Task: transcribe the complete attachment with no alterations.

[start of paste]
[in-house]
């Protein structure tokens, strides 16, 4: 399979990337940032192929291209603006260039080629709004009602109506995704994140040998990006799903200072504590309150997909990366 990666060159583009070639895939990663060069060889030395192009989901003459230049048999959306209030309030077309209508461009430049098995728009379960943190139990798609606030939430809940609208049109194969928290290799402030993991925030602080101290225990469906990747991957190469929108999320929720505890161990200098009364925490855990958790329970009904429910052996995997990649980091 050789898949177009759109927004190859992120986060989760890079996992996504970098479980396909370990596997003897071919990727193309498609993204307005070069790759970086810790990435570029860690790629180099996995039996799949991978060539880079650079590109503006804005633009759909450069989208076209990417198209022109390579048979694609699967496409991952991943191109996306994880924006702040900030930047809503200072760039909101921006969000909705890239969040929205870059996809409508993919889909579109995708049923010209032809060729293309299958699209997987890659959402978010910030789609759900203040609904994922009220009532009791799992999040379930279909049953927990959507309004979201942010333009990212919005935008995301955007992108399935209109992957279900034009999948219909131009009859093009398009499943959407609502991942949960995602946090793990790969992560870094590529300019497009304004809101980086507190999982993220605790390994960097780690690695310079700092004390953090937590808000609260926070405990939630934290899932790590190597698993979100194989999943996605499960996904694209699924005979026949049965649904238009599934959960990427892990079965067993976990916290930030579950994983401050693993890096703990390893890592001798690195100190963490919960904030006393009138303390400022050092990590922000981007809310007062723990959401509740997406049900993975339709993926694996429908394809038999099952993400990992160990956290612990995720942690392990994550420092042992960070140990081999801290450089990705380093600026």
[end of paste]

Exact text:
[in-house]
């Protein structure tokens, strides 16, 4: 399979990337940032192929291209603006260039080629709004009602109506995704994140040998990006799903200072504590309150997909990366 990666060159583009070639895939990663060069060889030395192009989901003459230049048999959306209030309030077309209508461009430049098995728009379960943190139990798609606030939430809940609208049109194969928290290799402030993991925030602080101290225990469906990747991957190469929108999320929720505890161990200098009364925490855990958790329970009904429910052996995997990649980091 050789898949177009759109927004190859992120986060989760890079996992996504970098479980396909370990596997003897071919990727193309498609993204307005070069790759970086810790990435570029860690790629180099996995039996799949991978060539880079650079590109503006804005633009759909450069989208076209990417198209022109390579048979694609699967496409991952991943191109996306994880924006702040900030930047809503200072760039909101921006969000909705890239969040929205870059996809409508993919889909579109995708049923010209032809060729293309299958699209997987890659959402978010910030789609759900203040609904994922009220009532009791799992999040379930279909049953927990959507309004979201942010333009990212919005935008995301955007992108399935209109992957279900034009999948219909131009009859093009398009499943959407609502991942949960995602946090793990790969992560870094590529300019497009304004809101980086507190999982993220605790390994960097780690690695310079700092004390953090937590808000609260926070405990939630934290899932790590190597698993979100194989999943996605499960996904694209699924005979026949049965649904238009599934959960990427892990079965067993976990916290930030579950994983401050693993890096703990390893890592001798690195100190963490919960904030006393009138303390400022050092990590922000981007809310007062723990959401509740997406049900993975339709993926694996429908394809038999099952993400990992160990956290612990995720942690392990994550420092042992960070140990081999801290450089990705380093600026």